Since she must obey all his commands, Kahramana is obliged to change Asfour’s glittery robes into a smart two-piece suit, and fill his wallet with neat banknotes. Asfour immediately goes off to Alia’s father—with Kahramana tagging along, invisible to all but Asfour himself. At Alia’s father’s office, Asfour uses his newly acquired wealth to start throwing his weight around. 3,000 pounds, was that what Mimi Bey had paid for the honour of marrying Alia? Here you go—and he nonchalantly flings a bundle of notes at Alia’s father.

Kahramana, watching on, pulls a trick, and when Alia’s father picks up the notes, they’ve turned into playing cards. Asfour is booted out, fired from his job. He’s furious at Kahramana, who is unrepentant. She, after all, thinks of Asfour as her own; why should he want to marry another woman when she is around? And Alia, in particular, who doesn’t even love him and is only (like her father) after money?

Asfour refuses to listen. He loves Alia, and it is Alia he is going to marry. Another idea strikes him: will Kahramana produce money for him, enough to buy a theatre? If he has his own theatre, he will be able to make it big (and, presumably, Alia will take notice).

Very well, says Kahramana; if the money is going to be used to buy a theatre, she has no objection.

As luck would have it, the theatre opposite the one owned by Alia’s father has just come on the market. Asfour quickly buys it up, keeps on all the staff, including the actors and dancers, and decides to stage something that will attract everybody’s attention. The only problem is, he doesn’t have a lead female dancer. Kahramana, when approached to help, says she will provide. She does—and how! The woman who walks in through the door in response to Kahramana’s clapping is a dancer named Semsema (also Samia Gamal), who is the spitting image of Kahramana herself.

Now what? Semsema is stylish and gorgeous, besides being a fabulous dancer. She’s attracted to Asfour, and Kahramana seems more than happy to have Asfour and Semsema be an item. But Asfour is doggedly going on pursuing Alia… to what end?

What I liked about this film, what I didn’t like, and some more:

Afrita Hanem is a light, fluffy tale, part fantasy, part comedy, not too strong in the story department. The story (by Henry Barakat, who also directed the film) is a simple, uncomplicated one about wealth versus poverty, and true love versus greed. It starts off promisingly enough (the comic sequences, especially, are fun), but around three-quarters of the way through, it begins to lose steam. The end, especially, is far too hurried.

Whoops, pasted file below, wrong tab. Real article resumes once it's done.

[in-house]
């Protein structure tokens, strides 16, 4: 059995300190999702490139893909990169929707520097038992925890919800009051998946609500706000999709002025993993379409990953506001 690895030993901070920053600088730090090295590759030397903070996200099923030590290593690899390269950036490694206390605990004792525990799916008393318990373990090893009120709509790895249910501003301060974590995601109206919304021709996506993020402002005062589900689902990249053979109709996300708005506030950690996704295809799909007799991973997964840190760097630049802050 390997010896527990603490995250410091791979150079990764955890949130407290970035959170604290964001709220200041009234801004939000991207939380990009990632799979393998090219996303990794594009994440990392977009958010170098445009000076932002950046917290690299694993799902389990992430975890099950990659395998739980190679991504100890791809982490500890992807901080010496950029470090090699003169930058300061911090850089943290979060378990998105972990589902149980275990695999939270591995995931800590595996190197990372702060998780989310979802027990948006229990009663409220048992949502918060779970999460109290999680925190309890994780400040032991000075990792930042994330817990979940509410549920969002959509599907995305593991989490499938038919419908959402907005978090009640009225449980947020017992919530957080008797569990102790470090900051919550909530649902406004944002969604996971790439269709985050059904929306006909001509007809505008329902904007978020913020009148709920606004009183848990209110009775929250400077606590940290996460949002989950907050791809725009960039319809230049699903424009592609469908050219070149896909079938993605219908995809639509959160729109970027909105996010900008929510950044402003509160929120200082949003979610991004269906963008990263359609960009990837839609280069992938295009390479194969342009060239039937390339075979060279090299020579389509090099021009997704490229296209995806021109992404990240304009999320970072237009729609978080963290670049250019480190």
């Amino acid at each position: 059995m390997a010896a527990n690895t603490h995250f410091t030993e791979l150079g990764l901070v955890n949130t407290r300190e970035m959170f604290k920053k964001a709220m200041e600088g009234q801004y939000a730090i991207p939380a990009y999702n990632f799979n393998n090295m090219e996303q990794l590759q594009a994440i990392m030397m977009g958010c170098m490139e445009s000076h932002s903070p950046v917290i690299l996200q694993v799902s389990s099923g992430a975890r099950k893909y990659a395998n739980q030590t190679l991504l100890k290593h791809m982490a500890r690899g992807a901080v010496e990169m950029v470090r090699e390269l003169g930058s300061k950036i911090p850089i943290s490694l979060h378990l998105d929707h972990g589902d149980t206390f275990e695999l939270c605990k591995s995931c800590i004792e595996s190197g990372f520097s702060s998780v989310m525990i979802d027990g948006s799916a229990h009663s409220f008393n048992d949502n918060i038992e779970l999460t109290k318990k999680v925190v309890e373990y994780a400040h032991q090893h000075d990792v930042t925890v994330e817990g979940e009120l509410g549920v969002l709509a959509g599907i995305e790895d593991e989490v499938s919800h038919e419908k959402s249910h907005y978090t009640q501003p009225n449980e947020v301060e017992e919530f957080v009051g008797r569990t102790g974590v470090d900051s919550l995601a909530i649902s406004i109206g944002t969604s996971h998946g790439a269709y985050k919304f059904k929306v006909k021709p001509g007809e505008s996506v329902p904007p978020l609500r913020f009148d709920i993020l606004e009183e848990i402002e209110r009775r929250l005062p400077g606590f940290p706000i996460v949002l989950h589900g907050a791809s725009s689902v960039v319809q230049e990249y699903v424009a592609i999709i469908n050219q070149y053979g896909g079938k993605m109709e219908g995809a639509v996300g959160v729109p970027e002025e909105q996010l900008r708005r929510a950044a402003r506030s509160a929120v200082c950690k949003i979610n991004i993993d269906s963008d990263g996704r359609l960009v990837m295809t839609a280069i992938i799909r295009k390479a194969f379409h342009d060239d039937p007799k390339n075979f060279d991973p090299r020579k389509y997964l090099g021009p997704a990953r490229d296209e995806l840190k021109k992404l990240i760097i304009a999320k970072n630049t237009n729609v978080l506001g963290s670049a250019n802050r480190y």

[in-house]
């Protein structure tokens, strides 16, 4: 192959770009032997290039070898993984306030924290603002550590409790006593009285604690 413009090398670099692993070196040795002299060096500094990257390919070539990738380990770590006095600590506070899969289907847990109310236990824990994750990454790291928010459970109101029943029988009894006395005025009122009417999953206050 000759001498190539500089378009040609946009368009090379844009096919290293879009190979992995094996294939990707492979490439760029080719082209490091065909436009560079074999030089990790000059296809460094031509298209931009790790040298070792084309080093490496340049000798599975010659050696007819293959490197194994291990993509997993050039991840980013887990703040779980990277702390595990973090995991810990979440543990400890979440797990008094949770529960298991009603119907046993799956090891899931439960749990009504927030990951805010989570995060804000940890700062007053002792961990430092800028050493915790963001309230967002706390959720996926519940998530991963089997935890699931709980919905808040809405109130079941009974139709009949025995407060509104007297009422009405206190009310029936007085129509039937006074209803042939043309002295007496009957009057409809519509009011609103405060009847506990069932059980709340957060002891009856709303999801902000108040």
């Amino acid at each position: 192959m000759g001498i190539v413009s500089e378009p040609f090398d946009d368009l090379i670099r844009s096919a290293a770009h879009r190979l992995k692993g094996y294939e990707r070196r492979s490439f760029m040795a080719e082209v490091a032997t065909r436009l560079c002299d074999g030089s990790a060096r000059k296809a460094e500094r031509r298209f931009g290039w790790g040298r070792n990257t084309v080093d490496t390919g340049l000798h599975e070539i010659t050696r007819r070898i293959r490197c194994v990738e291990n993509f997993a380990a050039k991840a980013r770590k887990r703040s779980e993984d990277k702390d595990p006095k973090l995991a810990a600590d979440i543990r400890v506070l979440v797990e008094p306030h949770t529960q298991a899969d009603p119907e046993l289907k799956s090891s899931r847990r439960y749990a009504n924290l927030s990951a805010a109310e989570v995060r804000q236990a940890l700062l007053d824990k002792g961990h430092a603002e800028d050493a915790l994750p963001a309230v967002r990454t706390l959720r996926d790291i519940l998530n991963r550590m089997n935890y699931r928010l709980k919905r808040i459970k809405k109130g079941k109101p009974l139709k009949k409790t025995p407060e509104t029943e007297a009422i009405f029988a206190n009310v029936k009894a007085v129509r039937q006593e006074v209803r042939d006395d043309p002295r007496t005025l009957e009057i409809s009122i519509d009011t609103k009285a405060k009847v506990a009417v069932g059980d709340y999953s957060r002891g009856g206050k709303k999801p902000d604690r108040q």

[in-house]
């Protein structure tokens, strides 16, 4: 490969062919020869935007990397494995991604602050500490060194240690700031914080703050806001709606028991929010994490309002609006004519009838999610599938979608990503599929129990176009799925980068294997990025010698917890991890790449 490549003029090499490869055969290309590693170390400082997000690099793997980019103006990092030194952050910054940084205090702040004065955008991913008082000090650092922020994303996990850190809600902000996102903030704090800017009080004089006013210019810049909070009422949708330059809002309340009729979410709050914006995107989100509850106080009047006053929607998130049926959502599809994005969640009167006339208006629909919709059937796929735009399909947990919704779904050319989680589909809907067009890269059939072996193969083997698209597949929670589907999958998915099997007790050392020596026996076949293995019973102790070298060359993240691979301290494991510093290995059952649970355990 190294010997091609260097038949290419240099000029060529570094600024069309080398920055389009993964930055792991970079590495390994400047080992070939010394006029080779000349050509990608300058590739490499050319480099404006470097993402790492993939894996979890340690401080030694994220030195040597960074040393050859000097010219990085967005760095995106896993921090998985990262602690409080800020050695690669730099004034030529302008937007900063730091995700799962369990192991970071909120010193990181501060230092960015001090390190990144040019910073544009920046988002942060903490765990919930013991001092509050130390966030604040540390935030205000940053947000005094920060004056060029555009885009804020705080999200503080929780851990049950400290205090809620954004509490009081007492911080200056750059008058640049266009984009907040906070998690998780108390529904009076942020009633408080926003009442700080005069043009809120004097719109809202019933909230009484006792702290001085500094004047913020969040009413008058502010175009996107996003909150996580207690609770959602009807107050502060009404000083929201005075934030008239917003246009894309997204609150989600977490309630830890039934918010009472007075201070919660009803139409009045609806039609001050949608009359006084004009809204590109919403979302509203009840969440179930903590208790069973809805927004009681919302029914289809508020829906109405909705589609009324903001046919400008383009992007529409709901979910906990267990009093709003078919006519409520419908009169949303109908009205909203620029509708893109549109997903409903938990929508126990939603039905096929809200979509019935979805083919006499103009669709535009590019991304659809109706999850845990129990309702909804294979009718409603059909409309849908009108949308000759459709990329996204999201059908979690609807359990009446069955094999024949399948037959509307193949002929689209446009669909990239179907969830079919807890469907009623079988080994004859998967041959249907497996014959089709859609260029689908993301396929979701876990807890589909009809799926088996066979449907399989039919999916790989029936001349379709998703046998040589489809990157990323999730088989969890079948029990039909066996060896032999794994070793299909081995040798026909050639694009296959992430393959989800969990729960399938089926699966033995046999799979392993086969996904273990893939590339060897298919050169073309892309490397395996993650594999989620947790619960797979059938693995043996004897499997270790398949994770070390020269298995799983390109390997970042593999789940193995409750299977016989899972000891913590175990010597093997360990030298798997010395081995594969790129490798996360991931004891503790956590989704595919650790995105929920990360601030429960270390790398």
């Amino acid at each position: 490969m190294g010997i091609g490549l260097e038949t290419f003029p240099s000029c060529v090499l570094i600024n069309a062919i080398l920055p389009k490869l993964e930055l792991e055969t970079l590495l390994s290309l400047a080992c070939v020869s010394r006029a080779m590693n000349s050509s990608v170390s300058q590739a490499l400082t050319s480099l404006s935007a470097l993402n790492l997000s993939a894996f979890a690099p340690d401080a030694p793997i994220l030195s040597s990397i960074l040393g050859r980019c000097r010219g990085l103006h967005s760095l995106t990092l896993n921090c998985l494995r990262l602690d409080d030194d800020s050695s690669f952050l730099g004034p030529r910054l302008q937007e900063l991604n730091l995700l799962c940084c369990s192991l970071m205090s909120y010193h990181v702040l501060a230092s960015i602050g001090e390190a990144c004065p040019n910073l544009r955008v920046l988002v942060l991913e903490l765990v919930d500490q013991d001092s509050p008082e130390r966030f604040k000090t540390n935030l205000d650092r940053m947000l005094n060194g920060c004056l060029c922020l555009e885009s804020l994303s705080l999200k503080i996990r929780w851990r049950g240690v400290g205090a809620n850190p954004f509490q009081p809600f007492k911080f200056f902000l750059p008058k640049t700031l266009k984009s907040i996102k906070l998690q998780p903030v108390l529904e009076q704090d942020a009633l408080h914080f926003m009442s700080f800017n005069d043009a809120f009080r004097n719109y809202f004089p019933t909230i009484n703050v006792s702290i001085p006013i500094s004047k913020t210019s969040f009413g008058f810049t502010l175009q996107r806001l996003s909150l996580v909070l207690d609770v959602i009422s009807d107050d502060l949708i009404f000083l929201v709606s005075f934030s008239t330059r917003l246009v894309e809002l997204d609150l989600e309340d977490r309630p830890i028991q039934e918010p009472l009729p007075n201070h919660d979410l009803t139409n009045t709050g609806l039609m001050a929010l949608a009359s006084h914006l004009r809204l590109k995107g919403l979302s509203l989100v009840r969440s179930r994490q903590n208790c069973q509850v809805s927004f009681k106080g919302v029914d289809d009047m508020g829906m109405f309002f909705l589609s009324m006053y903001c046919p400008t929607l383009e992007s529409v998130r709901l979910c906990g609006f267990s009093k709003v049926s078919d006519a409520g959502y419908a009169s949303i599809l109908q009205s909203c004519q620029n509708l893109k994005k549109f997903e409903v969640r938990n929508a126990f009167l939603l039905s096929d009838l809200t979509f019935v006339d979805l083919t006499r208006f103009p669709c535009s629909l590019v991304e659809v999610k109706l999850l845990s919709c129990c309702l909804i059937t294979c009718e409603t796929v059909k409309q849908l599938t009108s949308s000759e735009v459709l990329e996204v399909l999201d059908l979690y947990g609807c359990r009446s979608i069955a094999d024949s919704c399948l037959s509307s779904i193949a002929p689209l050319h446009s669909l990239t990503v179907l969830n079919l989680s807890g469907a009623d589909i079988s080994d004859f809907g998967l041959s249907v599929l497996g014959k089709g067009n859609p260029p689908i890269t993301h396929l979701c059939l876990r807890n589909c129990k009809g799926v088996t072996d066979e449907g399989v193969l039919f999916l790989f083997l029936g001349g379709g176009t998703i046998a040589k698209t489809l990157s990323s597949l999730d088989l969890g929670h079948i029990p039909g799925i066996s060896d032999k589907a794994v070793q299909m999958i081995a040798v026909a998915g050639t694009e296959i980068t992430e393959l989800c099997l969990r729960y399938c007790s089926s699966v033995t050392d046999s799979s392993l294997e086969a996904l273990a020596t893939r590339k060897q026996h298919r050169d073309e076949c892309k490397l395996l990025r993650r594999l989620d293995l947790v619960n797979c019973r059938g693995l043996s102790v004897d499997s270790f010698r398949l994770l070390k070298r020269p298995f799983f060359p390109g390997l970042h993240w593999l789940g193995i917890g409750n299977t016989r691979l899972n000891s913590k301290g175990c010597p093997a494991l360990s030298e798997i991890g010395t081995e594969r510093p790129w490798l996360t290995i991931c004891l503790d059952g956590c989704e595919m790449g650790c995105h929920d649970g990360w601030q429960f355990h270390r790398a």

What does shine is Samia Gamal’s dancing. She is unforgettably graceful and sensuous. If for nothing else, watch Afrita Hanem’s dance sequences to see her perform. Brilliant.

What struck me about Afrita Hanem were the connections to both Hollywood musicals as well as to Hindi cinema. Like Hindi cinema, this film had a fair number of songs (though not as many as your average Hollywood musical would include—not, for example, people bursting into song every few minutes). Like most Hindi cinema, too, the songs were not really woven into the plot: take out the song, and the story would still stand on its own. And, as in a lot of Hindi cinema, the fact that the lead characters are connected to the theatre means that there’s a lot of scope, naturally, for singing and dancing.

Interestingly, after I’d finished watching this film, I had a look at reviews of it on IMDB, and was struck by the number of Westerners who’d failed to understand the ending of the film, which they called ‘weird’ or ‘bizarre’. As someone who’s grown up on Hindi cinema and its happy ability to assign the impossible to stage shows, I had no problems understanding the ending, at all. It’s a stage show, not the real (surreal?) thing.

Where I thought Afrita Hanem was closer to Hollywood than to Hindi cinema was in its ‘boldness’. Hindi cinema, back then (and even for a few decades after) looked down on onscreen kisses. Afrita Hanem had plenty of these: Asfour kissing Alia, Asfour kissing Kahramana, Asfour kissing Semsema. And the fairly revealing outfits of Kahramana wore, again, not something too commonly seen in Hindi cinema.

An interesting crossroads between India and the West? Perhaps, yes.

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4 thoughts on “Afrita Hanem (1949)

  1. I was grinning right through the review, Madhu! :) It’s brilliant to have the genie be in love with the hero. I have to watch this, even if it’s probably not the greatest film out there. Thank you for the review.

    • “It’s brilliant to have the genie be in love with the hero.

      Yes! And she makes no bones about it, and will not brook opposition. ;-) It’s not a brilliant film, but it’s good time-pass. The resemblance to Hindi cinema is quite evident in some ways (And every now and then you come across a word that you understand – for instance, somebody talking about his love being “khalaas“)

      Plus, Samia Gamal is such a fabulous dancer. Just as a preview, look at this:

  2. So nice to see pictures from a film I have not seen, but knew of. Samia Gamal performed in the United States and gained a brief notoriety when she married, equally briefly, a Texas oil man who evidently was not as wealthy as believed. During that time this film was brought over for exhibition. The reviewer for ‘Variety’ praised the fantasy and comic elements but described the singing as ” a monotonous wail, devoid of melody”. I’ve liked what I’ve heard of Farid Al-Atrache’s singing though. Always, Thank you for your informative and entertaining writing…

    • Thank you for the appreciation, and for that trivia about the film, and about Samia Gamal – I had no idea she’d been married to a Texan!

      I was a little ambivalent about Farid Al Atreche’s singing. I did think it was a little monotonous, but certainly not devoid of melody. That is my opinion, though, on the basis of this film only – I haven’t seen anything else featuring him.